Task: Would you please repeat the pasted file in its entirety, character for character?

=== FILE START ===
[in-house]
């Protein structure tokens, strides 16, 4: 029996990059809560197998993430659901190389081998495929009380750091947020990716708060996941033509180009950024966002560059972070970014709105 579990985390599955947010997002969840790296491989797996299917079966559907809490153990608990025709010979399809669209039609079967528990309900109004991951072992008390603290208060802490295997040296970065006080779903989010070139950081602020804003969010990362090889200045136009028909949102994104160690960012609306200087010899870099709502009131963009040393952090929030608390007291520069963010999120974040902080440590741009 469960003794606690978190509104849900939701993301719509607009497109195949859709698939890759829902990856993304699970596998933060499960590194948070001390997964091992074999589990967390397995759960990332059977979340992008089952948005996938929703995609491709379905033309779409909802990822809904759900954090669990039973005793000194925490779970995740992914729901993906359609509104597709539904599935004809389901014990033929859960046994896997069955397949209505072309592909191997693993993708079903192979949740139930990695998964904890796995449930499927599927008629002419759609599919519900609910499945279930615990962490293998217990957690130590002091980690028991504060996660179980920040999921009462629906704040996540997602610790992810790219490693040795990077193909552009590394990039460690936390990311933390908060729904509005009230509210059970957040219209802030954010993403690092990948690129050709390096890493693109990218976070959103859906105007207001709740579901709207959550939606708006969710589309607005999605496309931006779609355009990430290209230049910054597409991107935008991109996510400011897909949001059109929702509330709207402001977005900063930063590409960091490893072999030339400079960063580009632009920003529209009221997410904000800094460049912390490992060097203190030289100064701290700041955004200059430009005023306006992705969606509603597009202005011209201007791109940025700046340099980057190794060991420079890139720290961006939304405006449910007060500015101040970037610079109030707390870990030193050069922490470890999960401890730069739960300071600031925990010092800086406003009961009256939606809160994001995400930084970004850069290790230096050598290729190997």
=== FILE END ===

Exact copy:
[in-house]
């Protein structure tokens, strides 16, 4: 029996990059809560197998993430659901190389081998495929009380750091947020990716708060996941033509180009950024966002560059972070970014709105 579990985390599955947010997002969840790296491989797996299917079966559907809490153990608990025709010979399809669209039609079967528990309900109004991951072992008390603290208060802490295997040296970065006080779903989010070139950081602020804003969010990362090889200045136009028909949102994104160690960012609306200087010899870099709502009131963009040393952090929030608390007291520069963010999120974040902080440590741009 469960003794606690978190509104849900939701993301719509607009497109195949859709698939890759829902990856993304699970596998933060499960590194948070001390997964091992074999589990967390397995759960990332059977979340992008089952948005996938929703995609491709379905033309779409909802990822809904759900954090669990039973005793000194925490779970995740992914729901993906359609509104597709539904599935004809389901014990033929859960046994896997069955397949209505072309592909191997693993993708079903192979949740139930990695998964904890796995449930499927599927008629002419759609599919519900609910499945279930615990962490293998217990957690130590002091980690028991504060996660179980920040999921009462629906704040996540997602610790992810790219490693040795990077193909552009590394990039460690936390990311933390908060729904509005009230509210059970957040219209802030954010993403690092990948690129050709390096890493693109990218976070959103859906105007207001709740579901709207959550939606708006969710589309607005999605496309931006779609355009990430290209230049910054597409991107935008991109996510400011897909949001059109929702509330709207402001977005900063930063590409960091490893072999030339400079960063580009632009920003529209009221997410904000800094460049912390490992060097203190030289100064701290700041955004200059430009005023306006992705969606509603597009202005011209201007791109940025700046340099980057190794060991420079890139720290961006939304405006449910007060500015101040970037610079109030707390870990030193050069922490470890999960401890730069739960300071600031925990010092800086406003009961009256939606809160994001995400930084970004850069290790230096050598290729190997």